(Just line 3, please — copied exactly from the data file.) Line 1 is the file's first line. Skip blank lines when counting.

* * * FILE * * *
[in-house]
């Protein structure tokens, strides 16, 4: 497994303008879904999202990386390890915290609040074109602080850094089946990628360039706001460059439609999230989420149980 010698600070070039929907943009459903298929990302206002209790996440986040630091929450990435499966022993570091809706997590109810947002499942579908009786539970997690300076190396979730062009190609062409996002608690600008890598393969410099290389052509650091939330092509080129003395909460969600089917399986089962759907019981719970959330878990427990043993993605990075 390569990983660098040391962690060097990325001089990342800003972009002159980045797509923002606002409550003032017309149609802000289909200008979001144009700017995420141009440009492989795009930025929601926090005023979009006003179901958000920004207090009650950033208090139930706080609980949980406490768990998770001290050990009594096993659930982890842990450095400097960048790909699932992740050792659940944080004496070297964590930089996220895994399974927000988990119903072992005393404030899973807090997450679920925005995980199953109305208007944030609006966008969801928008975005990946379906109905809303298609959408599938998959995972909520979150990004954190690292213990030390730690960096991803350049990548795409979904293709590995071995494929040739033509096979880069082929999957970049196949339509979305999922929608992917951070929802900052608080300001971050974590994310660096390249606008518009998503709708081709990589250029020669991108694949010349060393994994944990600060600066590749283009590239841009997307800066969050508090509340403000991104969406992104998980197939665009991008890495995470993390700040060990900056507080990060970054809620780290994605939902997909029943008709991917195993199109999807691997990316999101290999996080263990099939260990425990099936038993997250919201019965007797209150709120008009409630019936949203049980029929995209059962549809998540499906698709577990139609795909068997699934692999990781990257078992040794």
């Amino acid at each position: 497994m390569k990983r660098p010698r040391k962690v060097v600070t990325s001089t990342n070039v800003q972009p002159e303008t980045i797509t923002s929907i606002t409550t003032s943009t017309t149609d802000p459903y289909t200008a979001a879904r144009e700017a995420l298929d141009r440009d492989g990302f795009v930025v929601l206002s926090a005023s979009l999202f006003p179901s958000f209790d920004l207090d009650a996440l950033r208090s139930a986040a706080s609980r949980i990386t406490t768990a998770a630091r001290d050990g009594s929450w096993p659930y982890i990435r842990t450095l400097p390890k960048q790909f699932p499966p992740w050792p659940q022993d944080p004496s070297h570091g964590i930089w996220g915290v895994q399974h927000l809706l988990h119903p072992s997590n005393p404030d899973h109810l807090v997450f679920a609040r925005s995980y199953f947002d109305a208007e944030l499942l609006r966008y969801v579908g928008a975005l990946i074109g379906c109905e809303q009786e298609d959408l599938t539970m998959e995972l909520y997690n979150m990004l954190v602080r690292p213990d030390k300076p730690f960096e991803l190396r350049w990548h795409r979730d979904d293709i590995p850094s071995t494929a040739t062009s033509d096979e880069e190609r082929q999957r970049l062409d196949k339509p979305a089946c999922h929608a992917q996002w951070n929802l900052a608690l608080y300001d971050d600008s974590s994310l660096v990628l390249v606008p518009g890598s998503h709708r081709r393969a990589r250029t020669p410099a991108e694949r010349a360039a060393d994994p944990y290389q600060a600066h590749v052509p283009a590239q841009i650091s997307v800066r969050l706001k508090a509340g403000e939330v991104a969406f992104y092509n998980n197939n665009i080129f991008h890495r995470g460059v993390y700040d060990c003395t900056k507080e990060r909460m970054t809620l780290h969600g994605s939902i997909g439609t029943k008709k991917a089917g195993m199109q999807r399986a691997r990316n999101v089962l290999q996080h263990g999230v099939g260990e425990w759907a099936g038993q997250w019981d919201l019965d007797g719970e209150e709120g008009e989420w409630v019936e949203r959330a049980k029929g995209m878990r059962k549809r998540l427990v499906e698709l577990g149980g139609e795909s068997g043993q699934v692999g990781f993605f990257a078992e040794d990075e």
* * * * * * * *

């Amino acid at each position: 497994m390569k990983r660098p010698r040391k962690v060097v600070t990325s001089t990342n070039v800003q972009p002159e303008t980045i797509t923002s929907i606002t409550t003032s943009t017309t149609d802000p459903y289909t200008a979001a879904r144009e700017a995420l298929d141009r440009d492989g990302f795009v930025v929601l206002s926090a005023s979009l999202f006003p179901s958000f209790d920004l207090d009650a996440l950033r208090s139930a986040a706080s609980r949980i990386t406490t768990a998770a630091r001290d050990g009594s929450w096993p659930y982890i990435r842990t450095l400097p390890k960048q790909f699932p499966p992740w050792p659940q022993d944080p004496s070297h570091g964590i930089w996220g915290v895994q399974h927000l809706l988990h119903p072992s997590n005393p404030d899973h109810l807090v997450f679920a609040r925005s995980y199953f947002d109305a208007e944030l499942l609006r966008y969801v579908g928008a975005l990946i074109g379906c109905e809303q009786e298609d959408l599938t539970m998959e995972l909520y997690n979150m990004l954190v602080r690292p213990d030390k300076p730690f960096e991803l190396r350049w990548h795409r979730d979904d293709i590995p850094s071995t494929a040739t062009s033509d096979e880069e190609r082929q999957r970049l062409d196949k339509p979305a089946c999922h929608a992917q996002w951070n929802l900052a608690l608080y300001d971050d600008s974590s994310l660096v990628l390249v606008p518009g890598s998503h709708r081709r393969a990589r250029t020669p410099a991108e694949r010349a360039a060393d994994p944990y290389q600060a600066h590749v052509p283009a590239q841009i650091s997307v800066r969050l706001k508090a509340g403000e939330v991104a969406f992104y092509n998980n197939n665009i080129f991008h890495r995470g460059v993390y700040d060990c003395t900056k507080e990060r909460m970054t809620l780290h969600g994605s939902i997909g439609t029943k008709k991917a089917g195993m199109q999807r399986a691997r990316n999101v089962l290999q996080h263990g999230v099939g260990e425990w759907a099936g038993q997250w019981d919201l019965d007797g719970e209150e709120g008009e989420w409630v019936e949203r959330a049980k029929g995209m878990r059962k549809r998540l427990v499906e698709l577990g149980g139609e795909s068997g043993q699934v692999g990781f993605f990257a078992e040794d990075e």